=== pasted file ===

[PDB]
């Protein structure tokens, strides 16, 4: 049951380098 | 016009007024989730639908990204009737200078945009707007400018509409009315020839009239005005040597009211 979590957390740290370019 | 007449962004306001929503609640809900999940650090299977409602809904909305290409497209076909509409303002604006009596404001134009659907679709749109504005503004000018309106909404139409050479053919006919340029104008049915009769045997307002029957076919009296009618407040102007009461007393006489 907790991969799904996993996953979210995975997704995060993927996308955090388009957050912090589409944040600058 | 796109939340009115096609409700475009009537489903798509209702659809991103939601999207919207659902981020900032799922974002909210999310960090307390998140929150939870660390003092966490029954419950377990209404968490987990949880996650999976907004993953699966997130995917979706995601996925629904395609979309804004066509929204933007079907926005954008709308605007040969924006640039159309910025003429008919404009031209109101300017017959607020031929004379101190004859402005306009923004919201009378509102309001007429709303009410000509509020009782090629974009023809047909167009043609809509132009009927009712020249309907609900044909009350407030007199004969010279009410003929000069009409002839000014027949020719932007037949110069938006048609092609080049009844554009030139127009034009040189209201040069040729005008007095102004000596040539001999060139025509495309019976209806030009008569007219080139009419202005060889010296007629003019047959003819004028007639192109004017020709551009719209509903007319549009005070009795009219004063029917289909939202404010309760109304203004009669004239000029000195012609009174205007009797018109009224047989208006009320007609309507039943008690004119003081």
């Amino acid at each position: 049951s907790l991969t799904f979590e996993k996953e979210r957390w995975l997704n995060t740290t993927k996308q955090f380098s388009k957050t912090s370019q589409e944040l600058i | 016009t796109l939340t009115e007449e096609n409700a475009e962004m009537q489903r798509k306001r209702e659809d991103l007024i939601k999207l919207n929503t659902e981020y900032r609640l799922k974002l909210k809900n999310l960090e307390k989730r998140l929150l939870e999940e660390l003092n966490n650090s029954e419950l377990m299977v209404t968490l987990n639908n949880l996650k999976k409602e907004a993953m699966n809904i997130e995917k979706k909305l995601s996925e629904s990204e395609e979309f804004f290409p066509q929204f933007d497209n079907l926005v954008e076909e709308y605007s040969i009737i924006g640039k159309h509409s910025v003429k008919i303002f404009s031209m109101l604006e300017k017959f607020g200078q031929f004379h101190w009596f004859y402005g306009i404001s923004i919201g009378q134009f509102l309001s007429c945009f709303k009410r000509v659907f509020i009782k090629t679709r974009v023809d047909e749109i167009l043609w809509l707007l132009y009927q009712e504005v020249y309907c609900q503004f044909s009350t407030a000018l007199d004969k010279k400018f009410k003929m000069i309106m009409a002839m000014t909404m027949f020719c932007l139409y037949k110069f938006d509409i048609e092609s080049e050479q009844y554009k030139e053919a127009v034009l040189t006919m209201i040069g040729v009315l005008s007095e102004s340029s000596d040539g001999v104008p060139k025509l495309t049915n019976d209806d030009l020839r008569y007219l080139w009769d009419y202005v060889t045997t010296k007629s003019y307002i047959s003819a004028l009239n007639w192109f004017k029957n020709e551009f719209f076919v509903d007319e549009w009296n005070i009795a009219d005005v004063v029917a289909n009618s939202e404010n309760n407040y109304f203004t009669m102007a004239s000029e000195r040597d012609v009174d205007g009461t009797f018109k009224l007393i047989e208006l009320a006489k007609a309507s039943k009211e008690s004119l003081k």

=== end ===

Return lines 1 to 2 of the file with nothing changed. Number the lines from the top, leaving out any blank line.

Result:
[PDB]
């Protein structure tokens, strides 16, 4: 049951380098 | 016009007024989730639908990204009737200078945009707007400018509409009315020839009239005005040597009211 979590957390740290370019 | 007449962004306001929503609640809900999940650090299977409602809904909305290409497209076909509409303002604006009596404001134009659907679709749109504005503004000018309106909404139409050479053919006919340029104008049915009769045997307002029957076919009296009618407040102007009461007393006489 907790991969799904996993996953979210995975997704995060993927996308955090388009957050912090589409944040600058 | 796109939340009115096609409700475009009537489903798509209702659809991103939601999207919207659902981020900032799922974002909210999310960090307390998140929150939870660390003092966490029954419950377990209404968490987990949880996650999976907004993953699966997130995917979706995601996925629904395609979309804004066509929204933007079907926005954008709308605007040969924006640039159309910025003429008919404009031209109101300017017959607020031929004379101190004859402005306009923004919201009378509102309001007429709303009410000509509020009782090629974009023809047909167009043609809509132009009927009712020249309907609900044909009350407030007199004969010279009410003929000069009409002839000014027949020719932007037949110069938006048609092609080049009844554009030139127009034009040189209201040069040729005008007095102004000596040539001999060139025509495309019976209806030009008569007219080139009419202005060889010296007629003019047959003819004028007639192109004017020709551009719209509903007319549009005070009795009219004063029917289909939202404010309760109304203004009669004239000029000195012609009174205007009797018109009224047989208006009320007609309507039943008690004119003081």